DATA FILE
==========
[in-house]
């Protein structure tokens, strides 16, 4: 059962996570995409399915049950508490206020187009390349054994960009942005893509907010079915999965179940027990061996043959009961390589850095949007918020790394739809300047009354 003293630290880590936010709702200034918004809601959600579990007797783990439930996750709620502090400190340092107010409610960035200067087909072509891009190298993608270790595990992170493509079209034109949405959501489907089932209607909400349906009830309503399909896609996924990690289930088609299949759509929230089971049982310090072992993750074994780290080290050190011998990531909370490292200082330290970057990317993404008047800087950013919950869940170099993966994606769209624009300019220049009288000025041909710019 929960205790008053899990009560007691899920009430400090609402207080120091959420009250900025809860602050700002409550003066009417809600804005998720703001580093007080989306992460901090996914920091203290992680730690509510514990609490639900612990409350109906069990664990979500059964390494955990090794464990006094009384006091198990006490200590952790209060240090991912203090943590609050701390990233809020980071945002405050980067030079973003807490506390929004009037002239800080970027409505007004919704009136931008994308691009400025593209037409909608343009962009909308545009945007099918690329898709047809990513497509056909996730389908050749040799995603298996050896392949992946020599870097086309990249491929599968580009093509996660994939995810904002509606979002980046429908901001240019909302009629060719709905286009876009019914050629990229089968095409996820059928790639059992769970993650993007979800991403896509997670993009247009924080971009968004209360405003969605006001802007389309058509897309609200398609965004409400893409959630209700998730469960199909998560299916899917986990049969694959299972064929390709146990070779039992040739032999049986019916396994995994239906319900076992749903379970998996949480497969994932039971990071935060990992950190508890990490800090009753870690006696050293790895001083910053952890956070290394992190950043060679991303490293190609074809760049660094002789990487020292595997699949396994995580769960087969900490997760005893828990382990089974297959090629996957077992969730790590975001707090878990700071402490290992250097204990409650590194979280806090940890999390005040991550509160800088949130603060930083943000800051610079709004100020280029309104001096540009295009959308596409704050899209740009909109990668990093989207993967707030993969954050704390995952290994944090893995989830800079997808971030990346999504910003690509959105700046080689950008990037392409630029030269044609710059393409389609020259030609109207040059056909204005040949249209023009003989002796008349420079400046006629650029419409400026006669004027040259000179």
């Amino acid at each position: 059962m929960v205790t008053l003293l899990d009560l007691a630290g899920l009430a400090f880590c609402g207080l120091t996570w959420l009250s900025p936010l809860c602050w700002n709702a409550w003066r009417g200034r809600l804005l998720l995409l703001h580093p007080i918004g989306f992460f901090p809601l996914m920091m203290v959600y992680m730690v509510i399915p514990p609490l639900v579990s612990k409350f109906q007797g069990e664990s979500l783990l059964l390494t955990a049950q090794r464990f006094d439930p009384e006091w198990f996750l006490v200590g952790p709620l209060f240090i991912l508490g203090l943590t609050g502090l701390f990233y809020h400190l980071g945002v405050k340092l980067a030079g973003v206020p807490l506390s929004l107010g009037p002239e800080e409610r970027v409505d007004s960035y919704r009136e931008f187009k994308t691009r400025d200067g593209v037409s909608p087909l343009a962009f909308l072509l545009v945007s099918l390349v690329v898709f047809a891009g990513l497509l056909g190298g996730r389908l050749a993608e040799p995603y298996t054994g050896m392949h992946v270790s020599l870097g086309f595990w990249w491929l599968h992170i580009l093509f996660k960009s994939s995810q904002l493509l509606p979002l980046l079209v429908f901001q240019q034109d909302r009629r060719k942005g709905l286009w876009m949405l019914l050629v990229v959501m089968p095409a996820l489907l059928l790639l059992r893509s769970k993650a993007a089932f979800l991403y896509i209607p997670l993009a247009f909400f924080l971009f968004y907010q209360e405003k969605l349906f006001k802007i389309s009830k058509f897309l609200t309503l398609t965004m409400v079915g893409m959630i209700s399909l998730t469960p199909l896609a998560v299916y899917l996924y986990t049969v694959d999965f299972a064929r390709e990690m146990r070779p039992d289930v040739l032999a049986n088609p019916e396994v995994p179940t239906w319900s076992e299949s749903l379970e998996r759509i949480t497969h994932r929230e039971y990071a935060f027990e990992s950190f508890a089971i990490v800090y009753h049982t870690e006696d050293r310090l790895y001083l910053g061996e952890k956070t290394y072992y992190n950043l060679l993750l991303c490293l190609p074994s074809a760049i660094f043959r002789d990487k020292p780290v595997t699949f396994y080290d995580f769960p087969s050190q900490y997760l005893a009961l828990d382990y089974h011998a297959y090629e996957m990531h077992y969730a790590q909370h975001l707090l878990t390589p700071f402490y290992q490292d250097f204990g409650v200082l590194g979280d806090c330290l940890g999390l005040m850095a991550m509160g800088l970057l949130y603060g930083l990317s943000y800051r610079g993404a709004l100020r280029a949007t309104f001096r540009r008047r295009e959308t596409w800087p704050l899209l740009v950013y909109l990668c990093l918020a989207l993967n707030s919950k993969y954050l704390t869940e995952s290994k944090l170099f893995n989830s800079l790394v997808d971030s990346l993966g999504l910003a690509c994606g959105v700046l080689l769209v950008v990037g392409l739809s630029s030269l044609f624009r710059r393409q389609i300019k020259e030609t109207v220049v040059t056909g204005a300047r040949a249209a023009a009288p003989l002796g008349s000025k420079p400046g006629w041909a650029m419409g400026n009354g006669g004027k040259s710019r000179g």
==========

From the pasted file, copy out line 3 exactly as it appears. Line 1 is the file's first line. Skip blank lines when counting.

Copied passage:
């Amino acid at each position: 059962m929960v205790t008053l003293l899990d009560l007691a630290g899920l009430a400090f880590c609402g207080l120091t996570w959420l009250s900025p936010l809860c602050w700002n709702a409550w003066r009417g200034r809600l804005l998720l995409l703001h580093p007080i918004g989306f992460f901090p809601l996914m920091m203290v959600y992680m730690v509510i399915p514990p609490l639900v579990s612990k409350f109906q007797g069990e664990s979500l783990l059964l390494t955990a049950q090794r464990f006094d439930p009384e006091w198990f996750l006490v200590g952790p709620l209060f240090i991912l508490g203090l943590t609050g502090l701390f990233y809020h400190l980071g945002v405050k340092l980067a030079g973003v206020p807490l506390s929004l107010g009037p002239e800080e409610r970027v409505d007004s960035y919704r009136e931008f187009k994308t691009r400025d200067g593209v037409s909608p087909l343009a962009f909308l072509l545009v945007s099918l390349v690329v898709f047809a891009g990513l497509l056909g190298g996730r389908l050749a993608e040799p995603y298996t054994g050896m392949h992946v270790s020599l870097g086309f595990w990249w491929l599968h992170i580009l093509f996660k960009s994939s995810q904002l493509l509606p979002l980046l079209v429908f901001q240019q034109d909302r009629r060719k942005g709905l286009w876009m949405l019914l050629v990229v959501m089968p095409a996820l489907l059928l790639l059992r893509s769970k993650a993007a089932f979800l991403y896509i209607p997670l993009a247009f909400f924080l971009f968004y907010q209360e405003k969605l349906f006001k802007i389309s009830k058509f897309l609200t309503l398609t965004m409400v079915g893409m959630i209700s399909l998730t469960p199909l896609a998560v299916y899917l996924y986990t049969v694959d999965f299972a064929r390709e990690m146990r070779p039992d289930v040739l032999a049986n088609p019916e396994v995994p179940t239906w319900s076992e299949s749903l379970e998996r759509i949480t497969h994932r929230e039971y990071a935060f027990e990992s950190f508890a089971i990490v800090y009753h049982t870690e006696d050293r310090l790895y001083l910053g061996e952890k956070t290394y072992y992190n950043l060679l993750l991303c490293l190609p074994s074809a760049i660094f043959r002789d990487k020292p780290v595997t699949f396994y080290d995580f769960p087969s050190q900490y997760l005893a009961l828990d382990y089974h011998a297959y090629e996957m990531h077992y969730a790590q909370h975001l707090l878990t390589p700071f402490y290992q490292d250097f204990g409650v200082l590194g979280d806090c330290l940890g999390l005040m850095a991550m509160g800088l970057l949130y603060g930083l990317s943000y800051r610079g993404a709004l100020r280029a949007t309104f001096r540009r008047r295009e959308t596409w800087p704050l899209l740009v950013y909109l990668c990093l918020a989207l993967n707030s919950k993969y954050l704390t869940e995952s290994k944090l170099f893995n989830s800079l790394v997808d971030s990346l993966g999504l910003a690509c994606g959105v700046l080689l769209v950008v990037g392409l739809s630029s030269l044609f624009r710059r393409q389609i300019k020259e030609t109207v220049v040059t056909g204005a300047r040949a249209a023009a009288p003989l002796g008349s000025k420079p400046g006629w041909a650029m419409g400026n009354g006669g004027k040259s710019r000179g």